The Eugene Bell Foundation on Friday proposed the establishment of a national tuberculosis laboratory at the now-shuttered Kaesong Industrial Complex (KIC).
In comments following the NGO’s head Stephen Linton and staff’s recent trip to the DPRK, authorities reportedly asked for help building the lab.
Eugene Bell workers visited the North for three weeks between October 16 and November 6 to conduct work on the treatment of patients with multidrug-resistant tuberculosis (MDR-TB) – widely regarded to be an urgent humanitarian crisis in the DPRK.
Speaking at a news conference, Eugene Bell adviser Choi Se-moon said Pyongyang was requesting support from the NGO in the construction of the TB testing laboratory.
Choi said the DPRK Ministry of Public Health was aware of the role of South Korea’s National Tuberculosis Association and its research institute in developing new ways to monitor and treat TB patients, and that they believed the two could be partners in the project.
“We propose to establish the national TB standard laboratory at the Kaesong Industrial Complex,” she said, asking for support from the South Korean government.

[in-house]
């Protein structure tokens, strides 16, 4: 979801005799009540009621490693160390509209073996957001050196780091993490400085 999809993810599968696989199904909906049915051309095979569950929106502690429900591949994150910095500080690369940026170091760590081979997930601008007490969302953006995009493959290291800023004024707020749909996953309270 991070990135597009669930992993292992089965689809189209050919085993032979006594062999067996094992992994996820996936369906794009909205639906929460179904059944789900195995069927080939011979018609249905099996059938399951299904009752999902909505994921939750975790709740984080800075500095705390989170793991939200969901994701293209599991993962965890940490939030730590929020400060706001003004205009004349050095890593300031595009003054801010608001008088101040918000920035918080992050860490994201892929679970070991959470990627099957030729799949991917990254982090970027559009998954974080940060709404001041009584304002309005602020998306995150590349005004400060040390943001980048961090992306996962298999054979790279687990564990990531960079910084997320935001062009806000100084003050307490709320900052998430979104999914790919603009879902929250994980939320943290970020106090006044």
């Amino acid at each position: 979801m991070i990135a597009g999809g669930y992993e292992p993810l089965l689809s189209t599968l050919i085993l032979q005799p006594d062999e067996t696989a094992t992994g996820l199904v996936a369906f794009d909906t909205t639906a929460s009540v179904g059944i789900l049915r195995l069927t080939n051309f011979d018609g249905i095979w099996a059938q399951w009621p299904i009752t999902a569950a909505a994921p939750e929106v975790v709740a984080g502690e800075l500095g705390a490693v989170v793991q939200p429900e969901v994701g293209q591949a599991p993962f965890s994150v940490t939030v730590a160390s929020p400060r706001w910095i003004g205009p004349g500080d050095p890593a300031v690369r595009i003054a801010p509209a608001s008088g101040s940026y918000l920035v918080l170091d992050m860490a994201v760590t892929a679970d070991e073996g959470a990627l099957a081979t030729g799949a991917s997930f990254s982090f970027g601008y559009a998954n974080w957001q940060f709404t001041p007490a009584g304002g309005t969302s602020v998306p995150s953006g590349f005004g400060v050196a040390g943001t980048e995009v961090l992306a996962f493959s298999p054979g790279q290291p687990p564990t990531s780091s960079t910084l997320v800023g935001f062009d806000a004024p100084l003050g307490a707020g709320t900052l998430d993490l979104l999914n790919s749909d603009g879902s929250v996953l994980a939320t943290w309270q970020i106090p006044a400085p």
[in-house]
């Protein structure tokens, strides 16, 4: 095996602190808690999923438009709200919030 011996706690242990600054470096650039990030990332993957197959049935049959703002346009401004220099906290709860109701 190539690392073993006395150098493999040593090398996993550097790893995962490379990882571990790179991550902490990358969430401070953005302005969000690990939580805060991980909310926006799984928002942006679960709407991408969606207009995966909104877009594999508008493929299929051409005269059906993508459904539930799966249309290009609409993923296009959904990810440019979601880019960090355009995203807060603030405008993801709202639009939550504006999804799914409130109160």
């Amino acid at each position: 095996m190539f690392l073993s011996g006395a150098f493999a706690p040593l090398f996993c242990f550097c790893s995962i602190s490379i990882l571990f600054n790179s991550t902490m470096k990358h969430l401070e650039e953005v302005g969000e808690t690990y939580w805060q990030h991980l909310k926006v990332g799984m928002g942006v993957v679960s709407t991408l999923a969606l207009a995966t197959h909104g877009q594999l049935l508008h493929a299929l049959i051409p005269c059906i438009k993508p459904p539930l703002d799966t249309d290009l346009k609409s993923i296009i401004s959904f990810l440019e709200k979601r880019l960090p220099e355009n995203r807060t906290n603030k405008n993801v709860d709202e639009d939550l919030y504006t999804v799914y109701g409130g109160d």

Choi said the two Koreas would be able to work together to provide diagnostic tests for patients suffering from MDR-TB in the South Pyongan, North and South Hwanghae, and Kangwon provinces, which are relatively close to South Korea, if the national TB lab were set up close to the joint inter-Korean liaison office.
Kaesong’s stable electricity supply, she added, would mean there would be no difficulty in using TB diagnostic devices, stressing that these are not sanctioned under UN Security Council Resolutions.
“The venue for exchange between South and North Korean tuberculosis experts with the aim of handing down instructions of devices,” she said.
Speaking at the press conference, Eugene Bell Chairman Stephen Linton also called on the South Korean government to help his NGO store building materials in the KIC, emphasizing the need to deliver the goods via an overland route.
Chinese customs, he said, has put brakes on the supply of the building materials due to concerns about sanctions violations.
Linton suggested the South Korean government, which has experience of delivering construction materials during the establishment of the joint liaison office earlier in the year, could provide support.
The Eugene Bell Foundation plans to send an official document to the South Korean Ministry of Unification (MOU) to ask for Seoul’s support in transporting goods to their treatment facilities in Kaesong.
“I hope we can make the part of the Kaesong Industrial Complex a channel for humanitarian aid,” he said, adding there are “a number of MDR-TB patients” in the nearby city.
The Eugene Bell Foundation also asked the South Korean government for help in gaining an exemption from UN sanctions committee for the construction of treatment wards in-country.
Edited by Oliver Hotham
Featured image: Eugene Bell Foundation